Take it or leave it, but this is the best
way you can dry your hops. The key here is don't think of them as corn, fruit, or jerky. Think of them as flowers
. You have picked a rose. You not only want to preserve the physical specimen (the lupulin glands in this case) but you want to keep as much of the oils and aromas as possible. Using heat will boil those oils and aromas away.
Step 1: Get a screen large enough to lay out all the cones 1 cone deep. Don't pile them up.
Step 2: Put the screen in an area that is shaded (UV light degrades oils and alphas) and as dry as possible. I know not everyone's SWMBO will give up the kitchen table or allow the smell of hops in the house, so the garage often is good enough.
Step 3: Make sure there is a way for the moisture to leave the area. If it is in the garage, leave a window open or crack the door. If you want, have a box fan gently blowing across them but have it above blowing down. If it is blowing from the underside, you may shake them up too much. As the dry, they lose weight and could float off the screen. There is no magic behind the big guys blowing air up through the beds...they just do it because they don't know any better.
Step 4: When they get close to being dry, you will notice the bracts (leaves) will start to open like a pine cone dropping its seeds. At this point, you need to do something to lower the relative humidity to finish the drying. If you were one of the big guys, you would heat the air up to 140F to drop the RH so you can get the moisture out. DON'T DO THIS. That's fine for Bud, but not for you.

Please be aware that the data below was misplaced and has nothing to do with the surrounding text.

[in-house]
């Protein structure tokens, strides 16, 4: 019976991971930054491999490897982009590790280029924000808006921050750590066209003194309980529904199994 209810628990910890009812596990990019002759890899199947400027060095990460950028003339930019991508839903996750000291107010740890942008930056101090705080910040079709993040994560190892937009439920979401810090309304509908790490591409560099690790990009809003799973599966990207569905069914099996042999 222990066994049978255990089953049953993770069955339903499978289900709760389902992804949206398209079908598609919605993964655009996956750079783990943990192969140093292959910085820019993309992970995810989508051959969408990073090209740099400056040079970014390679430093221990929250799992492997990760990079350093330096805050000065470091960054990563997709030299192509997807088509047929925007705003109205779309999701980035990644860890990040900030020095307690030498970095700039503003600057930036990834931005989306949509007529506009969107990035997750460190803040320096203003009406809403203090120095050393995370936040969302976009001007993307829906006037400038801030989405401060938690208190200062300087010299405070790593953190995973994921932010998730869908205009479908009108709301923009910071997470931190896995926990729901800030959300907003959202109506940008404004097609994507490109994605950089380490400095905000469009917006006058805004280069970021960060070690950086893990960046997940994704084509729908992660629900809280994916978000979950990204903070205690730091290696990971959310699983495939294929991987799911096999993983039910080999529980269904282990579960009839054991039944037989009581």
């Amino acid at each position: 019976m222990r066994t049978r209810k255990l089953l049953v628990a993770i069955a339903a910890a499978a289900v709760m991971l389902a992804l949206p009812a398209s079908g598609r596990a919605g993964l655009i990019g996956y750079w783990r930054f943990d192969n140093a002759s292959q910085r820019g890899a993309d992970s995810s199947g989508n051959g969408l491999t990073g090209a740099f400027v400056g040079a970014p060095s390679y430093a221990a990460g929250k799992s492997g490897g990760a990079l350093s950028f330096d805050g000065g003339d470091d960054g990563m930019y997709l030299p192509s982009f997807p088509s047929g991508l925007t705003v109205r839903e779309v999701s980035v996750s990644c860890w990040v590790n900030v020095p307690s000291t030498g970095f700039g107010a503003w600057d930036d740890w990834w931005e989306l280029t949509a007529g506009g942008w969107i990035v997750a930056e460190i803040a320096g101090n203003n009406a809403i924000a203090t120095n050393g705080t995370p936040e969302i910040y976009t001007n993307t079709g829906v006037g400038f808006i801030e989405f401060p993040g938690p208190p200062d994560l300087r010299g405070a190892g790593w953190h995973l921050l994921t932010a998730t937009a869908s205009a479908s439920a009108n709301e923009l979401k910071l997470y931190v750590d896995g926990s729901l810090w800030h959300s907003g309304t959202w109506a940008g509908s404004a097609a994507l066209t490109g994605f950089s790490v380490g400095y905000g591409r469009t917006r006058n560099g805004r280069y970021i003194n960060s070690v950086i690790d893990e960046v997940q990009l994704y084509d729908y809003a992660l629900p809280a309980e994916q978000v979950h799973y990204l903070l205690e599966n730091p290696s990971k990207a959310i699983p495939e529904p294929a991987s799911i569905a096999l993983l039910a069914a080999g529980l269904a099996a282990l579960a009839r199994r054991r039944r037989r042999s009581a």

You are going to take your screen and beg SWMBO to bring them in the air conditioned house. This will finish the drying process. If you can't do that, set up a tent, clear out a closet, build a plastic tent in the garage...whatever you can do...and place the hops and a dehumidifier in there. If it is adjustable, set the dehumidifier at about 40% RH and they will finish off in a few hours. The strig (stem) won't be brittle but it won't feel moist or be very pliable.
OK, why did I pick 40%? The following picture is an isotherm for hops:
The key here is that if you want your hops dried in the range of 8 to 10% moisture content, it can't be done unless it is exposed to air that is less than 50% to 60% relative humidity. In my driers, I finish them off in 30% RH or less air but there is a danger of overdrying. If you sit at 40%, which is about the best most dehumidifiers can do, you could over dry but it would take several days. They really don't start falling apart until 5.3% or so in my experience.
If you really want to speed it up, put them in the tent with the dehumidifier the entire time. As long as there is enough air flow, you could be done in 24 hours or less.